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Invited Commentary
July 28, 2021

Extrapolating Survival From Randomized Clinical Trial Data—Possibilities and Caution

Author Affiliations
  • 1Department of Biostatistics and Bioinformatics, Duke University, Durham, North Carolina
  • 2Duke Clinical Research Institute, Durham, North Carolina
  • 3Associate Editor for Statistics, JAMA Cardiology
  • 4Department of Cardiology, University of Texas Southwestern Medical School, Dallas
  • 5Associate Editor, JAMA Cardiology
JAMA Cardiol. 2021;6(11):1305-1307. doi:10.1001/jamacardio.2021.2629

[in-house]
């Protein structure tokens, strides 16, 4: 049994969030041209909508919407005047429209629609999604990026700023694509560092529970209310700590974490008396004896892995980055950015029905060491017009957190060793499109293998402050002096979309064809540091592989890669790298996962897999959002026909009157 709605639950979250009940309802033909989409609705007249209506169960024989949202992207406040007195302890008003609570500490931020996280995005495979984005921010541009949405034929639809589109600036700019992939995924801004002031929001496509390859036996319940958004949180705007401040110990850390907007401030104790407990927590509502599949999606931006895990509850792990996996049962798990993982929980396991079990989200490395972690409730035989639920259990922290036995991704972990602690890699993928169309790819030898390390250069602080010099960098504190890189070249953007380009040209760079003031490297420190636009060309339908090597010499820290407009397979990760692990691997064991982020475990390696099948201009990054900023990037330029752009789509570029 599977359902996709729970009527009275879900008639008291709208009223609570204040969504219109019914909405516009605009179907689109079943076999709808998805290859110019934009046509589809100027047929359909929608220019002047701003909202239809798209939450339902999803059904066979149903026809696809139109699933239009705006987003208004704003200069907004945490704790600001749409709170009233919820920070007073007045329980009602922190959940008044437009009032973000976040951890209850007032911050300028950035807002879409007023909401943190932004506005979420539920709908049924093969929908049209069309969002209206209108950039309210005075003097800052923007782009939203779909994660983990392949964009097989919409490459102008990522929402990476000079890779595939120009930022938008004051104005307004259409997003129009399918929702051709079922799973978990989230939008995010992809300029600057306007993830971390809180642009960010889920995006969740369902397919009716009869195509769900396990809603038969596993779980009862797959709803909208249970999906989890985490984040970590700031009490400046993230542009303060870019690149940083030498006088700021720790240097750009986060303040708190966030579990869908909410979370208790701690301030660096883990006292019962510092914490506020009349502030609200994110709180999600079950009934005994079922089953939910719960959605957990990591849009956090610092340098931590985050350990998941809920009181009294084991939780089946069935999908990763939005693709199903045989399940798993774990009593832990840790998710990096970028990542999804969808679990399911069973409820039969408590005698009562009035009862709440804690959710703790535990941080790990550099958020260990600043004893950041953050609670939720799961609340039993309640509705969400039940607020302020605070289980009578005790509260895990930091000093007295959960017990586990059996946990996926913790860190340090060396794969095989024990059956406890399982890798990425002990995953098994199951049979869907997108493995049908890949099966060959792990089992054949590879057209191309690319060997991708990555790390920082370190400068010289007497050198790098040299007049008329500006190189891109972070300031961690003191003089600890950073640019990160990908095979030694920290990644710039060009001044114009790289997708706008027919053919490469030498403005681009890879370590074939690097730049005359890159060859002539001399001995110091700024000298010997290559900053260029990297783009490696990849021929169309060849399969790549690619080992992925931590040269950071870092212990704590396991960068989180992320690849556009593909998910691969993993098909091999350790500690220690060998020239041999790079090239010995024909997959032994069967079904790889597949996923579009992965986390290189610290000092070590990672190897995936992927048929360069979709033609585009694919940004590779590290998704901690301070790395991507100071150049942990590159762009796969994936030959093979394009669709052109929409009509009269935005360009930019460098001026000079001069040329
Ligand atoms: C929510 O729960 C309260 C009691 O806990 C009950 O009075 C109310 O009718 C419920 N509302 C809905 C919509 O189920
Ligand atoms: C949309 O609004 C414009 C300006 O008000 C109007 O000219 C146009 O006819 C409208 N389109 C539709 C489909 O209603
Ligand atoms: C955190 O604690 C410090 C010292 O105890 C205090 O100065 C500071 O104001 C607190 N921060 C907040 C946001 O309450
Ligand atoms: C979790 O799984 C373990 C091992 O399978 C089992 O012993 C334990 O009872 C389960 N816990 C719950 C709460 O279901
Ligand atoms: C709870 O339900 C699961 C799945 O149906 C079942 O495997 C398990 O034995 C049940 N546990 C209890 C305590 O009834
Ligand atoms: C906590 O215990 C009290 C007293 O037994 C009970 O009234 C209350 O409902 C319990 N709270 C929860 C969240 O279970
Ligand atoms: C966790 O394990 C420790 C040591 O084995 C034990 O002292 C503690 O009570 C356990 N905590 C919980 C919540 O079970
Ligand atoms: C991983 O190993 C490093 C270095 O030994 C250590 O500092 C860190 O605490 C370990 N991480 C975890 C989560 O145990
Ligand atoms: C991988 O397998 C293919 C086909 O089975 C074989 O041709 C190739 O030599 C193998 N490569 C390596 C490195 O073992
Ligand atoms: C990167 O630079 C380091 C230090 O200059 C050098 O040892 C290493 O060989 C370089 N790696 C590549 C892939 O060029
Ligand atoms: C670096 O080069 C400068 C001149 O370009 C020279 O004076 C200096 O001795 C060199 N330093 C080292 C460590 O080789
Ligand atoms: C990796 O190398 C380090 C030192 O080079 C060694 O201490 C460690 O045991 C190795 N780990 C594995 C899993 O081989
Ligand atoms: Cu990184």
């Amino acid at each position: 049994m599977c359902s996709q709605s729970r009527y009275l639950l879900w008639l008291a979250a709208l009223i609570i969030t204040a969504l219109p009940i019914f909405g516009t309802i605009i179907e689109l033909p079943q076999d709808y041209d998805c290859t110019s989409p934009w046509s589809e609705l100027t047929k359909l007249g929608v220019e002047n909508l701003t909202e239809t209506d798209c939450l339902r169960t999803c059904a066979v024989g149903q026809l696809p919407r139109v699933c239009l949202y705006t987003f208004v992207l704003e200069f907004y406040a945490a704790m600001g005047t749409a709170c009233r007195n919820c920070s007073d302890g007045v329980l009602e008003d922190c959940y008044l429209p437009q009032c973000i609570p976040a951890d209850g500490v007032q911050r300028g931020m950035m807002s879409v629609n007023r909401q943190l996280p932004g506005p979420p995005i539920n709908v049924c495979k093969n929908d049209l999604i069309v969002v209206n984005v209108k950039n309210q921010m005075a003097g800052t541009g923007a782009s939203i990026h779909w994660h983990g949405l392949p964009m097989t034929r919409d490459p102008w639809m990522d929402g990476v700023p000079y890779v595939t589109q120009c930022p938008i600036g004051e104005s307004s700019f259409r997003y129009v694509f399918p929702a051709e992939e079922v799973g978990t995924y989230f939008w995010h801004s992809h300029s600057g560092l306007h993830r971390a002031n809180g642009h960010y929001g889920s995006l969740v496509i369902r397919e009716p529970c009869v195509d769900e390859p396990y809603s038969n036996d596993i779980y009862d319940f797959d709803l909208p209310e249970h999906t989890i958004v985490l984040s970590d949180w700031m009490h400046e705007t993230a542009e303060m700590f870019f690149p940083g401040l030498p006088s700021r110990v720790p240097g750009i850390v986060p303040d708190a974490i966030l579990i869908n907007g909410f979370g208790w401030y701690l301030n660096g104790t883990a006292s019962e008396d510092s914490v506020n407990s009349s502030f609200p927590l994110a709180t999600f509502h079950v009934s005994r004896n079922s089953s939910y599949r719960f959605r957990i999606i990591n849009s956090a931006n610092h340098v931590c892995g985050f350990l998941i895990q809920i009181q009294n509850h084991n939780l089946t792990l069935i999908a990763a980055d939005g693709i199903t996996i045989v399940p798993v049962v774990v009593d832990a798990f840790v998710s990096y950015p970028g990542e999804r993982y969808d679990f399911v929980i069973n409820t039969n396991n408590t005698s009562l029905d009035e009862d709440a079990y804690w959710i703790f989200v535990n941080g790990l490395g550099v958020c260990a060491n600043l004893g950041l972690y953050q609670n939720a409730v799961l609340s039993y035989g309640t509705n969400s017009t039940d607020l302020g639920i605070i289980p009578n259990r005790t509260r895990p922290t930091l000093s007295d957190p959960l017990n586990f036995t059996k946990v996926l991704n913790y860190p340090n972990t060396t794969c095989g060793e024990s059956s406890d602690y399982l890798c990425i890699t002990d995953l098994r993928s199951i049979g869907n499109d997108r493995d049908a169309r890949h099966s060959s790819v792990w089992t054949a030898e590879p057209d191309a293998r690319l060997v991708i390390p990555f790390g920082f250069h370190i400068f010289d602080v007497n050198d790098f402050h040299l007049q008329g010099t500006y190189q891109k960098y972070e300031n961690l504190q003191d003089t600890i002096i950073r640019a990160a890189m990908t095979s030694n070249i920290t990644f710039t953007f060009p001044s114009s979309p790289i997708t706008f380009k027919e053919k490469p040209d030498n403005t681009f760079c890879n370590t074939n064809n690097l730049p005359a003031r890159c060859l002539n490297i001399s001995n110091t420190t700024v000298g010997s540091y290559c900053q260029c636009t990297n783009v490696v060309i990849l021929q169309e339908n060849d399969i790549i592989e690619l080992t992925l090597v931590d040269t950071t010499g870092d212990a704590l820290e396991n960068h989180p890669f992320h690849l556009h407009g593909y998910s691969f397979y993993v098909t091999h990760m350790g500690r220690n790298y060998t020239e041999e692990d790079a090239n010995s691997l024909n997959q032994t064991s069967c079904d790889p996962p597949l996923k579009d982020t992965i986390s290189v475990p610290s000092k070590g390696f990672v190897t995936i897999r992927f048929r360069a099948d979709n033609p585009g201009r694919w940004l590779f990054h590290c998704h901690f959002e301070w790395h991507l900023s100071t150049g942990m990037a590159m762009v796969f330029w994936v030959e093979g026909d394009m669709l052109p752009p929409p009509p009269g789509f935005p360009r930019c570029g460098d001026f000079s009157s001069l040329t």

Many therapies in cardiovascular disease, including heart failure (HF), are studied in clinical trials that report hazard ratios (HRs) over a follow-up period far shorter than the anticipated treatment duration. The HR has known limitations, and alternative measures, such as restricted mean survival time, have been advocated to summarize survival over limited follow-up.1 However, in chronic diseases, such as HF, treatment effect measures, such as restricted mean survival time, that are limited to clinical trial follow-up may underestimate the gains that could accrue over a lifetime.2 If patients are expected to continue treatment indefinitely, estimates of lifetime survival benefit can help inform patient, health system, and payer decision-making.

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